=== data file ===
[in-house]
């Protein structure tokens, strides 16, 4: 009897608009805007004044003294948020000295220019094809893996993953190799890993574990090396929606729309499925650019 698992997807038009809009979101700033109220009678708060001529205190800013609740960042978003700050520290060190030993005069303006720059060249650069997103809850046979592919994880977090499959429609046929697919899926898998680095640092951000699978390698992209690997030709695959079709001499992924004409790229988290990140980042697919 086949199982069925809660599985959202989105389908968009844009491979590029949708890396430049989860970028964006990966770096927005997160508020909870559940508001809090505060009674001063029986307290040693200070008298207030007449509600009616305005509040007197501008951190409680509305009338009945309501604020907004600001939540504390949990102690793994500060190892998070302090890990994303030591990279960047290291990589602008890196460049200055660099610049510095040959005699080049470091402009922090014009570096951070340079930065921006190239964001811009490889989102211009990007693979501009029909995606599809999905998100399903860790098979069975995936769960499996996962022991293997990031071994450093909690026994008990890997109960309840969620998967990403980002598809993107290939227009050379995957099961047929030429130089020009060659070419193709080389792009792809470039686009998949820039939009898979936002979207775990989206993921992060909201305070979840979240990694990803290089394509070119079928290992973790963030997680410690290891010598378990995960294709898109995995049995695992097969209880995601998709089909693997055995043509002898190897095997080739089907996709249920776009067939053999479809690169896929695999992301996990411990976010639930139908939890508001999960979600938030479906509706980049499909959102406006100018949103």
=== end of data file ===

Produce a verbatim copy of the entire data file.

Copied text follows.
[in-house]
């Protein structure tokens, strides 16, 4: 009897608009805007004044003294948020000295220019094809893996993953190799890993574990090396929606729309499925650019 698992997807038009809009979101700033109220009678708060001529205190800013609740960042978003700050520290060190030993005069303006720059060249650069997103809850046979592919994880977090499959429609046929697919899926898998680095640092951000699978390698992209690997030709695959079709001499992924004409790229988290990140980042697919 086949199982069925809660599985959202989105389908968009844009491979590029949708890396430049989860970028964006990966770096927005997160508020909870559940508001809090505060009674001063029986307290040693200070008298207030007449509600009616305005509040007197501008951190409680509305009338009945309501604020907004600001939540504390949990102690793994500060190892998070302090890990994303030591990279960047290291990589602008890196460049200055660099610049510095040959005699080049470091402009922090014009570096951070340079930065921006190239964001811009490889989102211009990007693979501009029909995606599809999905998100399903860790098979069975995936769960499996996962022991293997990031071994450093909690026994008990890997109960309840969620998967990403980002598809993107290939227009050379995957099961047929030429130089020009060659070419193709080389792009792809470039686009998949820039939009898979936002979207775990989206993921992060909201305070979840979240990694990803290089394509070119079928290992973790963030997680410690290891010598378990995960294709898109995995049995695992097969209880995601998709089909693997055995043509002898190897095997080739089907996709249920776009067939053999479809690169896929695999992301996990411990976010639930139908939890508001999960979600938030479906509706980049499909959102406006100018949103």